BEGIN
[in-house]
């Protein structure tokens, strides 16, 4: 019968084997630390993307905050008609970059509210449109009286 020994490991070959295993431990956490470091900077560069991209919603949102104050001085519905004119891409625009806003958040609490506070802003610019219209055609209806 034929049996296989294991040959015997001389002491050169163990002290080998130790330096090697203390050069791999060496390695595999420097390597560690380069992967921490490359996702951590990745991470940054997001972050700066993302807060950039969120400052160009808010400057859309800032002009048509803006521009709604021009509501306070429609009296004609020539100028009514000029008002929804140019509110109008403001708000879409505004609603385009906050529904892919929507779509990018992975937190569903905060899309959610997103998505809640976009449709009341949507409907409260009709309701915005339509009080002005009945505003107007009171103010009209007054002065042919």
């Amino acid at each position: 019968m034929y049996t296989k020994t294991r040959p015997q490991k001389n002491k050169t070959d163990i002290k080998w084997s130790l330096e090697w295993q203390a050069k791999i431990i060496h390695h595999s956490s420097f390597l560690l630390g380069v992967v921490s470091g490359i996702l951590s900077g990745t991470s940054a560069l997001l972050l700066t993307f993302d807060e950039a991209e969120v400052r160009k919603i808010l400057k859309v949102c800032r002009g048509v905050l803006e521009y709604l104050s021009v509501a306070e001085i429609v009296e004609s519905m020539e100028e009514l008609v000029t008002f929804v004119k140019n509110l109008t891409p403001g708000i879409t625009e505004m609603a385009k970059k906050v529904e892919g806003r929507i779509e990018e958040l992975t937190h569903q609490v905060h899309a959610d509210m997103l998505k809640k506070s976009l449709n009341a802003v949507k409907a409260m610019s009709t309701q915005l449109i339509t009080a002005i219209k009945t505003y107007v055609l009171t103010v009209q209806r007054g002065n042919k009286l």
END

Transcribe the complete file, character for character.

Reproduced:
[in-house]
């Protein structure tokens, strides 16, 4: 019968084997630390993307905050008609970059509210449109009286 020994490991070959295993431990956490470091900077560069991209919603949102104050001085519905004119891409625009806003958040609490506070802003610019219209055609209806 034929049996296989294991040959015997001389002491050169163990002290080998130790330096090697203390050069791999060496390695595999420097390597560690380069992967921490490359996702951590990745991470940054997001972050700066993302807060950039969120400052160009808010400057859309800032002009048509803006521009709604021009509501306070429609009296004609020539100028009514000029008002929804140019509110109008403001708000879409505004609603385009906050529904892919929507779509990018992975937190569903905060899309959610997103998505809640976009449709009341949507409907409260009709309701915005339509009080002005009945505003107007009171103010009209007054002065042919």
């Amino acid at each position: 019968m034929y049996t296989k020994t294991r040959p015997q490991k001389n002491k050169t070959d163990i002290k080998w084997s130790l330096e090697w295993q203390a050069k791999i431990i060496h390695h595999s956490s420097f390597l560690l630390g380069v992967v921490s470091g490359i996702l951590s900077g990745t991470s940054a560069l997001l972050l700066t993307f993302d807060e950039a991209e969120v400052r160009k919603i808010l400057k859309v949102c800032r002009g048509v905050l803006e521009y709604l104050s021009v509501a306070e001085i429609v009296e004609s519905m020539e100028e009514l008609v000029t008002f929804v004119k140019n509110l109008t891409p403001g708000i879409t625009e505004m609603a385009k970059k906050v529904e892919g806003r929507i779509e990018e958040l992975t937190h569903q609490v905060h899309a959610d509210m997103l998505k809640k506070s976009l449709n009341a802003v949507k409907a409260m610019s009709t309701q915005l449109i339509t009080a002005i219209k009945t505003y107007v055609l009171t103010v009209q209806r007054g002065n042919k009286l």